Oncological radiology

Our Expertise

Oncological radiology

In the period from now until the year 2030, the number of cancer cases in Germany is expected to at least double. Simultaneously, knowledge about the different types of tumours is rapidly increasing. Knowledge of genetic sequencing and types of treatment that depend on such is as important as the correct initial identification of the tumour and its grade, so that the most appropriate treatment for each individual patient can be initiated.

The crucial role of oncological radiologists
Oncological radiologists play a pivotal role in this process: identifying tumours as soon as possible in the case of nonspecific complaints, correctly diagnosing the type of tumour present, and the accurate characterisation of all possible metastases are all central prerequisites for the correct treatment strategy and, as such, are absolutely crucial to the survival of the patient.

In the oncological network of oncology, surgery and radiotherapy, the radiologist is the central point of contact from initial diagnosis to later follow-up.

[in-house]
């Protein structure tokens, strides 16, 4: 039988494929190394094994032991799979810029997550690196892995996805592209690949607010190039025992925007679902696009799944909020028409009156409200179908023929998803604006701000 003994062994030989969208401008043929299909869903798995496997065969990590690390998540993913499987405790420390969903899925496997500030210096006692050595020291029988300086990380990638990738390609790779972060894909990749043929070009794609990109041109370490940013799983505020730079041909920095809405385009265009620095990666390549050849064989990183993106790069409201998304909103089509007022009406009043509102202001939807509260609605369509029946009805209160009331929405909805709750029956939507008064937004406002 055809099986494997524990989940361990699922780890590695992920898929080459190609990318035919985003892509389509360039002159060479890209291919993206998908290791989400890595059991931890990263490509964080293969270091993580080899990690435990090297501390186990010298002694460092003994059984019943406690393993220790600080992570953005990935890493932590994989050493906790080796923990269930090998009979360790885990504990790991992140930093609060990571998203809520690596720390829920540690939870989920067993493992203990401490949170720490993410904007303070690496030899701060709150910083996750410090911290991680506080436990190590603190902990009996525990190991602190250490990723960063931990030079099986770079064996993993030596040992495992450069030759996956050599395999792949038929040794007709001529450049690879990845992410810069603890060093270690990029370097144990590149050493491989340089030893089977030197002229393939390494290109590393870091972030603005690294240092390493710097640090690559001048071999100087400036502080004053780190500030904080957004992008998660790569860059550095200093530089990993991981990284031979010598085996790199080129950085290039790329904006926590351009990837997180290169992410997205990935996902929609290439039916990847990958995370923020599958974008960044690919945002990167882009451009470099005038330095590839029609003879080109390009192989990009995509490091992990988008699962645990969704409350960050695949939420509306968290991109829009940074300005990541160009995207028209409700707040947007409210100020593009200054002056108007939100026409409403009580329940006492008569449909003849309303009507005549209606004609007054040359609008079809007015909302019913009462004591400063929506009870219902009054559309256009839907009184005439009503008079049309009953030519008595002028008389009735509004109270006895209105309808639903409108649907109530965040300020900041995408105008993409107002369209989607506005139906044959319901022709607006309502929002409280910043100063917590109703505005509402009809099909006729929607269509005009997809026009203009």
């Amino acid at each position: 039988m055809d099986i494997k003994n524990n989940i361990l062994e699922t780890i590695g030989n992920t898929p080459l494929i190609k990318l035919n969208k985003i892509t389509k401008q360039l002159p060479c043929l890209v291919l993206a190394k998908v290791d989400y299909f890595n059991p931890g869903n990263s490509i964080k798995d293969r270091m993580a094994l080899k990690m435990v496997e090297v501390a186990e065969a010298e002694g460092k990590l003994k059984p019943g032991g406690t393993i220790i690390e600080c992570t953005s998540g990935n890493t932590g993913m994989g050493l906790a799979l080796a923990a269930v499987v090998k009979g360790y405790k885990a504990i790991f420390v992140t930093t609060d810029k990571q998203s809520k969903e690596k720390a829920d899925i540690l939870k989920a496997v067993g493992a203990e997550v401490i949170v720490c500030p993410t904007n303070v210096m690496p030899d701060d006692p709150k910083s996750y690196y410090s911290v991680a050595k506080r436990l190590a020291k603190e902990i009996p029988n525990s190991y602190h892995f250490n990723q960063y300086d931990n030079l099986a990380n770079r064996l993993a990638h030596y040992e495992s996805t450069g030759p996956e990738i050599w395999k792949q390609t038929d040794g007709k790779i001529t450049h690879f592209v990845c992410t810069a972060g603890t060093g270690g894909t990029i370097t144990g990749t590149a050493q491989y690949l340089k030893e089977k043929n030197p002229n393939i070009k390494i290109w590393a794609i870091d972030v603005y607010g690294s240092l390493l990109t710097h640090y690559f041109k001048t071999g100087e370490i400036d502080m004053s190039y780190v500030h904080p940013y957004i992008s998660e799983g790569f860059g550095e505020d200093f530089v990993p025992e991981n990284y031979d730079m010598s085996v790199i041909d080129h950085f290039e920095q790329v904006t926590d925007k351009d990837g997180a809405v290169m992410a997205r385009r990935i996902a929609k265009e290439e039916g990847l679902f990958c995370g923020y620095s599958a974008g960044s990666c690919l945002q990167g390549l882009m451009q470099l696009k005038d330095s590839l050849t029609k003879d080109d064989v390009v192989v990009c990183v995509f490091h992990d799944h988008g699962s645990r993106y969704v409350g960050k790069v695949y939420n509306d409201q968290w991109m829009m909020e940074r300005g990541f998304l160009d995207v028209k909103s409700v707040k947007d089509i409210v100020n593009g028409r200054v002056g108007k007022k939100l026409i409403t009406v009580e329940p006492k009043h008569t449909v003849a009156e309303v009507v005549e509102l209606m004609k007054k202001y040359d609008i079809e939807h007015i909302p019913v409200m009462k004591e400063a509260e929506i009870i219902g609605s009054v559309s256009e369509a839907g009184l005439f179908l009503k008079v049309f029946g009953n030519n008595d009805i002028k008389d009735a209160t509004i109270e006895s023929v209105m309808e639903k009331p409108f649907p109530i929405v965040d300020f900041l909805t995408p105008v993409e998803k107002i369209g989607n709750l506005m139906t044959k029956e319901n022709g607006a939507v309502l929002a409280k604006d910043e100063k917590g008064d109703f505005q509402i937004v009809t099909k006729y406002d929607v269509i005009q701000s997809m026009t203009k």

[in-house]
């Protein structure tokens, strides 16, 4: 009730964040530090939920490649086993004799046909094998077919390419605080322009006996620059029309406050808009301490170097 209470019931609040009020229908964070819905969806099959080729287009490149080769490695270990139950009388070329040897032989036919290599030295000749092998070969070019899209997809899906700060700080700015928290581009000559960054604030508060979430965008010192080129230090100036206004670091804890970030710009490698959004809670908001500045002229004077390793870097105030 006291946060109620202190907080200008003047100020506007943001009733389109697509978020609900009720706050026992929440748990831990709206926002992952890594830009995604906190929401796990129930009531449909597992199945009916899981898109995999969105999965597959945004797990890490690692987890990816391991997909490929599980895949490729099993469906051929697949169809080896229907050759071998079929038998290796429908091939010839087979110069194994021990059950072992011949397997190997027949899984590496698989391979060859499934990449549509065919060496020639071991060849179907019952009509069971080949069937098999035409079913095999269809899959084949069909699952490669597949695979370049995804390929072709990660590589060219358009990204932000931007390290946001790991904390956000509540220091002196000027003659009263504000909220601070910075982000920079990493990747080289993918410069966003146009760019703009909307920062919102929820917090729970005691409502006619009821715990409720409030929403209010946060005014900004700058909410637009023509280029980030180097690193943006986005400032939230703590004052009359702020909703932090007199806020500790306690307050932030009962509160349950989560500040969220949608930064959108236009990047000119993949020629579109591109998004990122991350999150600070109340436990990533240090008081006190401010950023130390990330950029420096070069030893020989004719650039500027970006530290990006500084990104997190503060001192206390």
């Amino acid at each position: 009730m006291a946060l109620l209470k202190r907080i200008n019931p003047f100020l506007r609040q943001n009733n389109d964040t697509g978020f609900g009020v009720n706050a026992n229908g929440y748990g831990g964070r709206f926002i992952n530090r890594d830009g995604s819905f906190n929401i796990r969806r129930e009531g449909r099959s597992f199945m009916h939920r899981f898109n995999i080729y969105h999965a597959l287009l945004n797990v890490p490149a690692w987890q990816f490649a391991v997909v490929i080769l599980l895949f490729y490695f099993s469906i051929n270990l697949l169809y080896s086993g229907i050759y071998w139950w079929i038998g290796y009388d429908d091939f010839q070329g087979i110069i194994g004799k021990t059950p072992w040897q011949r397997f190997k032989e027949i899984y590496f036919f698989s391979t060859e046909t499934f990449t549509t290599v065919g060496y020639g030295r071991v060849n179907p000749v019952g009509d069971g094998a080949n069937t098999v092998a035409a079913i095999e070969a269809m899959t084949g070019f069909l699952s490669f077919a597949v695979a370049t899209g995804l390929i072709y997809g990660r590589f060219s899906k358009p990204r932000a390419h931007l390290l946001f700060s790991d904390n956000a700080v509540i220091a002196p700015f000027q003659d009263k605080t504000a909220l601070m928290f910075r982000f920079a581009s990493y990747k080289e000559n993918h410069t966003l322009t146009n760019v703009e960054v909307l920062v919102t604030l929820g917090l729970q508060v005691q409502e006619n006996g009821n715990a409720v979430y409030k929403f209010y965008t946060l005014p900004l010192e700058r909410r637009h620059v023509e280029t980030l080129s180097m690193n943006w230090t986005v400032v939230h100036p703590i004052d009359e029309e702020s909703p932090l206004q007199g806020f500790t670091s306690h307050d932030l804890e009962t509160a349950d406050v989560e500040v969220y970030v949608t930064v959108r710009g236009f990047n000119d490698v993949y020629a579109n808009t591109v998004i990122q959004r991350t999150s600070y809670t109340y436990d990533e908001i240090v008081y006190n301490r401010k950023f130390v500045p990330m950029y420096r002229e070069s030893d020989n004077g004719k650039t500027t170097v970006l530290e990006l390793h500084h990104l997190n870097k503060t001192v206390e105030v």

Radiologe Prof. Dr. Lars Grenacher

Expertise plays a part in prognosis

Medical imaging in the context of cancer requires comprehensive knowledge in the constantly evolving field of new treatments. Alongside this, the control of recurrences and the review of response to treatments plays a key role and can lead to serious misdiagnoses or overlooked results by radiologists inexperienced in the field of oncology, having a significant negative effect on patient survival.

The advantages are clear

Professor Grenacher has an internationally renowned reputation in this very field and a professional network of national and international cancer specialists.

Early diagnosis as well as the initial characterisation of tumours, therapy control and the detection of recurrences are performed by Grenacher and his team in a conscientious and highly professional manner, and have lead to Conradia Radiologie München’s (ex. Diagnostik München) esteemed reputation which extends far beyond Munich’s city limits.

Where to go in the case of rare tumour types?

Some patients with nonspecific complaints have a string of doctor’s visits behind them. It’s not uncommon for patients to have seen 10-15 doctors without success, and with increasing despair!

Professor Grenacher has extensive diagnostic knowledge in the field of rare tumour diagnostics in particular and can draw on his excellent network for further treatments.